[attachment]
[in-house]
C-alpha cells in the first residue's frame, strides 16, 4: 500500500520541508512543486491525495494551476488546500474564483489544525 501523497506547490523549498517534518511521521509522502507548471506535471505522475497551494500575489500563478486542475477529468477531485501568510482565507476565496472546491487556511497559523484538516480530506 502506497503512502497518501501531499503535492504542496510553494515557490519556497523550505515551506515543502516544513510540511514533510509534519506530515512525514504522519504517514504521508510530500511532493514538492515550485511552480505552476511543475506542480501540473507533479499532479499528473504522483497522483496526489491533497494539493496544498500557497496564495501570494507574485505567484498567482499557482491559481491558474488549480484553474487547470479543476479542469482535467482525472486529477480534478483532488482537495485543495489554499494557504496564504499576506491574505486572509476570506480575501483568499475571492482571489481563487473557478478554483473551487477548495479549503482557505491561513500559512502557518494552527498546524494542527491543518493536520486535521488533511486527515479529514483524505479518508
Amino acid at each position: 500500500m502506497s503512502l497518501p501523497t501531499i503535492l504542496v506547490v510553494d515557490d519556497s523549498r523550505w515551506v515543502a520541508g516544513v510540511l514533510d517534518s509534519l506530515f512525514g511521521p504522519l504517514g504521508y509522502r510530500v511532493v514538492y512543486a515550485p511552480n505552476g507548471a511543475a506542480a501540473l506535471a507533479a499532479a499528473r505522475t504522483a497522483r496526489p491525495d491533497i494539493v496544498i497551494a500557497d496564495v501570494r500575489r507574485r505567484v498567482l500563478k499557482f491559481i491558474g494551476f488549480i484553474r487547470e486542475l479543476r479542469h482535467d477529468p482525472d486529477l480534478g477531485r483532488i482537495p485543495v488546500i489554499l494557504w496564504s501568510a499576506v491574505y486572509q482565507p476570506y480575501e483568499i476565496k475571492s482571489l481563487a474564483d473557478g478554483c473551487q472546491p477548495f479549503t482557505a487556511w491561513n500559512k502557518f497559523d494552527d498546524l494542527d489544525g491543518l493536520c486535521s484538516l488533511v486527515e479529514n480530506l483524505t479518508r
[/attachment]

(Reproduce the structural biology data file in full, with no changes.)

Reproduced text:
[in-house]
C-alpha cells in the first residue's frame, strides 16, 4: 500500500520541508512543486491525495494551476488546500474564483489544525 501523497506547490523549498517534518511521521509522502507548471506535471505522475497551494500575489500563478486542475477529468477531485501568510482565507476565496472546491487556511497559523484538516480530506 502506497503512502497518501501531499503535492504542496510553494515557490519556497523550505515551506515543502516544513510540511514533510509534519506530515512525514504522519504517514504521508510530500511532493514538492515550485511552480505552476511543475506542480501540473507533479499532479499528473504522483497522483496526489491533497494539493496544498500557497496564495501570494507574485505567484498567482499557482491559481491558474488549480484553474487547470479543476479542469482535467482525472486529477480534478483532488482537495485543495489554499494557504496564504499576506491574505486572509476570506480575501483568499475571492482571489481563487473557478478554483473551487477548495479549503482557505491561513500559512502557518494552527498546524494542527491543518493536520486535521488533511486527515479529514483524505479518508
Amino acid at each position: 500500500m502506497s503512502l497518501p501523497t501531499i503535492l504542496v506547490v510553494d515557490d519556497s523549498r523550505w515551506v515543502a520541508g516544513v510540511l514533510d517534518s509534519l506530515f512525514g511521521p504522519l504517514g504521508y509522502r510530500v511532493v514538492y512543486a515550485p511552480n505552476g507548471a511543475a506542480a501540473l506535471a507533479a499532479a499528473r505522475t504522483a497522483r496526489p491525495d491533497i494539493v496544498i497551494a500557497d496564495v501570494r500575489r507574485r505567484v498567482l500563478k499557482f491559481i491558474g494551476f488549480i484553474r487547470e486542475l479543476r479542469h482535467d477529468p482525472d486529477l480534478g477531485r483532488i482537495p485543495v488546500i489554499l494557504w496564504s501568510a499576506v491574505y486572509q482565507p476570506y480575501e483568499i476565496k475571492s482571489l481563487a474564483d473557478g478554483c473551487q472546491p477548495f479549503t482557505a487556511w491561513n500559512k502557518f497559523d494552527d498546524l494542527d489544525g491543518l493536520c486535521s484538516l488533511v486527515e479529514n480530506l483524505t479518508r